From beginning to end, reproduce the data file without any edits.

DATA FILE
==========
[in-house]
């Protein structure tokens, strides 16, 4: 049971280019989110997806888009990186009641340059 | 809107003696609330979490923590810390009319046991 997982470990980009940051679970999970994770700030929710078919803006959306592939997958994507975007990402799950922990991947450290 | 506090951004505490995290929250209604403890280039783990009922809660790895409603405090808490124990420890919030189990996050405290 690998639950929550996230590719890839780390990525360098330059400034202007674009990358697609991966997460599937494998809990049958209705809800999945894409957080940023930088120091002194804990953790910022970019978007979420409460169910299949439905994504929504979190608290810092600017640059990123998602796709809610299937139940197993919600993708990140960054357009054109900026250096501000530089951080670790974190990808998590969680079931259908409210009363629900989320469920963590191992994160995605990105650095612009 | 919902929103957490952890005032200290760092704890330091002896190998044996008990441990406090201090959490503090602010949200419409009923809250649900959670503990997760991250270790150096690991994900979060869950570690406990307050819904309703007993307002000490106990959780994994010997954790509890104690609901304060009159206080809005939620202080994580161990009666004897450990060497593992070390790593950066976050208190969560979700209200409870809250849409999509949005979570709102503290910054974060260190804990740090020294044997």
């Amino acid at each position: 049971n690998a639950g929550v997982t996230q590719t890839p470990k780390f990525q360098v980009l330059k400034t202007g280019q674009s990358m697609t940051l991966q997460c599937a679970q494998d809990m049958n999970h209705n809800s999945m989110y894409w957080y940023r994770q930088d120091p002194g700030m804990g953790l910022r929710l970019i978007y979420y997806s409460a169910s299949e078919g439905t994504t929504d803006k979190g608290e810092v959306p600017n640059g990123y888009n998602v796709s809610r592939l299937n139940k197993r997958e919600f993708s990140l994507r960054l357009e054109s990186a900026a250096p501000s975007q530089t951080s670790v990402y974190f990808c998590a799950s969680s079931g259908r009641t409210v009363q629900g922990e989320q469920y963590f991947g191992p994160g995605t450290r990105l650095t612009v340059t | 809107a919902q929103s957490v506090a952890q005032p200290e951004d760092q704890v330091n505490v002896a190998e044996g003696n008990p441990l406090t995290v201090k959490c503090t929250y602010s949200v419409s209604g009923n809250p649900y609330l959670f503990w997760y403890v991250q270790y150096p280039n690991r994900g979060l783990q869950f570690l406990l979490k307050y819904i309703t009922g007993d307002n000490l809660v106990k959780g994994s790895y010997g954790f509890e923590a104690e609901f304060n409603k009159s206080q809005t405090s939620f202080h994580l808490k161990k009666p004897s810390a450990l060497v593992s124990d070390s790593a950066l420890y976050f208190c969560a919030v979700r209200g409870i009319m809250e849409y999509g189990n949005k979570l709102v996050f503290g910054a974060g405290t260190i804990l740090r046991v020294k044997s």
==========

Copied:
[in-house]
């Protein structure tokens, strides 16, 4: 049971280019989110997806888009990186009641340059 | 809107003696609330979490923590810390009319046991 997982470990980009940051679970999970994770700030929710078919803006959306592939997958994507975007990402799950922990991947450290 | 506090951004505490995290929250209604403890280039783990009922809660790895409603405090808490124990420890919030189990996050405290 690998639950929550996230590719890839780390990525360098330059400034202007674009990358697609991966997460599937494998809990049958209705809800999945894409957080940023930088120091002194804990953790910022970019978007979420409460169910299949439905994504929504979190608290810092600017640059990123998602796709809610299937139940197993919600993708990140960054357009054109900026250096501000530089951080670790974190990808998590969680079931259908409210009363629900989320469920963590191992994160995605990105650095612009 | 919902929103957490952890005032200290760092704890330091002896190998044996008990441990406090201090959490503090602010949200419409009923809250649900959670503990997760991250270790150096690991994900979060869950570690406990307050819904309703007993307002000490106990959780994994010997954790509890104690609901304060009159206080809005939620202080994580161990009666004897450990060497593992070390790593950066976050208190969560979700209200409870809250849409999509949005979570709102503290910054974060260190804990740090020294044997």
């Amino acid at each position: 049971n690998a639950g929550v997982t996230q590719t890839p470990k780390f990525q360098v980009l330059k400034t202007g280019q674009s990358m697609t940051l991966q997460c599937a679970q494998d809990m049958n999970h209705n809800s999945m989110y894409w957080y940023r994770q930088d120091p002194g700030m804990g953790l910022r929710l970019i978007y979420y997806s409460a169910s299949e078919g439905t994504t929504d803006k979190g608290e810092v959306p600017n640059g990123y888009n998602v796709s809610r592939l299937n139940k197993r997958e919600f993708s990140l994507r960054l357009e054109s990186a900026a250096p501000s975007q530089t951080s670790v990402y974190f990808c998590a799950s969680s079931g259908r009641t409210v009363q629900g922990e989320q469920y963590f991947g191992p994160g995605t450290r990105l650095t612009v340059t | 809107a919902q929103s957490v506090a952890q005032p200290e951004d760092q704890v330091n505490v002896a190998e044996g003696n008990p441990l406090t995290v201090k959490c503090t929250y602010s949200v419409s209604g009923n809250p649900y609330l959670f503990w997760y403890v991250q270790y150096p280039n690991r994900g979060l783990q869950f570690l406990l979490k307050y819904i309703t009922g007993d307002n000490l809660v106990k959780g994994s790895y010997g954790f509890e923590a104690e609901f304060n409603k009159s206080q809005t405090s939620f202080h994580l808490k161990k009666p004897s810390a450990l060497v593992s124990d070390s790593a950066l420890y976050f208190c969560a919030v979700r209200g409870i009319m809250e849409y999509g189990n949005k979570l709102v996050f503290g910054a974060g405290t260190i804990l740090r046991v020294k044997s």